LIMASSOL, Cyprus (AP) — Carnival is usually the highlight of the year for Cyprus, when residents let loose in bizarre and colorful costumes, joyfully dancing and celebrating during the Mediterranean island nation’s biggest annual party scene.
Following 10 days of festivities in the cosmopolitan town of Limassol, the grand parade on the eve of the start of Lent — 40 days of fasting before Easter — usually attracts tens of thousands to indulge in an eight-hour feast for the ears, eyes and stomach.
Revelers in every conceivable costume march along elaborately festooned floats that often mock the country’s rich and powerful.
But in the COVID-19 era, the revelry has taken a backseat to lockdowns and bans on public gatherings. Although the parade went ahead last year, this year carnival’s floats, huge puppets and other decorations are sitting in warehouses.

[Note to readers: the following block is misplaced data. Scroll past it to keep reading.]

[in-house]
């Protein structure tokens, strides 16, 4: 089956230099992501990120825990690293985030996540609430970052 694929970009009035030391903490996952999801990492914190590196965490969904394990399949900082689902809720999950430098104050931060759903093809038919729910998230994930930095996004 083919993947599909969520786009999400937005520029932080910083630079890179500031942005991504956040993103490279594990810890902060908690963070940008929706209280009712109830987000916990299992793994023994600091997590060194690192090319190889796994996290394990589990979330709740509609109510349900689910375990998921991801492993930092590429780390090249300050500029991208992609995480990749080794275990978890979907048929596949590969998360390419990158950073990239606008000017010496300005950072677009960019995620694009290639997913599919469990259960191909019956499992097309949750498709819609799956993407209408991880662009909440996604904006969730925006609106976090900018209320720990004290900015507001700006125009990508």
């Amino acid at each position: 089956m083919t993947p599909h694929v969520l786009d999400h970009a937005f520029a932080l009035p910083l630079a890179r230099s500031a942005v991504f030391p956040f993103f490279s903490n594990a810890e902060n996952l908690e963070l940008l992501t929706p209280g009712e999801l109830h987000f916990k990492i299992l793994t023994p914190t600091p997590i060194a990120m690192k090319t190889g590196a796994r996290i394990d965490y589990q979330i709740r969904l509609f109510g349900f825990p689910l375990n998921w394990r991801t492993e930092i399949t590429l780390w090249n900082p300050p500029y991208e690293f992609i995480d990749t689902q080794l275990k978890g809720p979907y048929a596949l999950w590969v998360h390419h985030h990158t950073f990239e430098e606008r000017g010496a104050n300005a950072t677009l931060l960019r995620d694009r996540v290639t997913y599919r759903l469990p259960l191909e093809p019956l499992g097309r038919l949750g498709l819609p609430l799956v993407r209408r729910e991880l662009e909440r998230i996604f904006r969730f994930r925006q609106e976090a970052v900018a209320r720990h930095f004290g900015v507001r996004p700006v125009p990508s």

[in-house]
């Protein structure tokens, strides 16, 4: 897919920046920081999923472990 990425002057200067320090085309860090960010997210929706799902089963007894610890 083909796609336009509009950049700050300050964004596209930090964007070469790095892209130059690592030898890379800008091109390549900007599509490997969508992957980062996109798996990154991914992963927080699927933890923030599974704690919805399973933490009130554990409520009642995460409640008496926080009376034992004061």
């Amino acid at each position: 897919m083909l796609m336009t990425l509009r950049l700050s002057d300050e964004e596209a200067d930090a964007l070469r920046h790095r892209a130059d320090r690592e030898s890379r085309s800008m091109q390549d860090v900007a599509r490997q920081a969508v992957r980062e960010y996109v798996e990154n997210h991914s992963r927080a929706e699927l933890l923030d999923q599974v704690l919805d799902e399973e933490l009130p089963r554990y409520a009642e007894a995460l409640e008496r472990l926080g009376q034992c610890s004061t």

But Limassol city authorities aren’t letting the festive spirit completely wither away, organizing some events that comply with virus restrictions. The culmination of this is the secret outing of King Carnival, the lead float that marks the season’s annual theme.
Skevi Antoniadou, a city official in charge of organizing the Carnival festivities, said the float, which has an abstract figure frozen in a dancing pose, will make the rounds of Limassol’s main thoroughfares without prior notice to avoid mass gatherings. One excursion on Thursday signaled the start of festivities. The second one will be on March 14.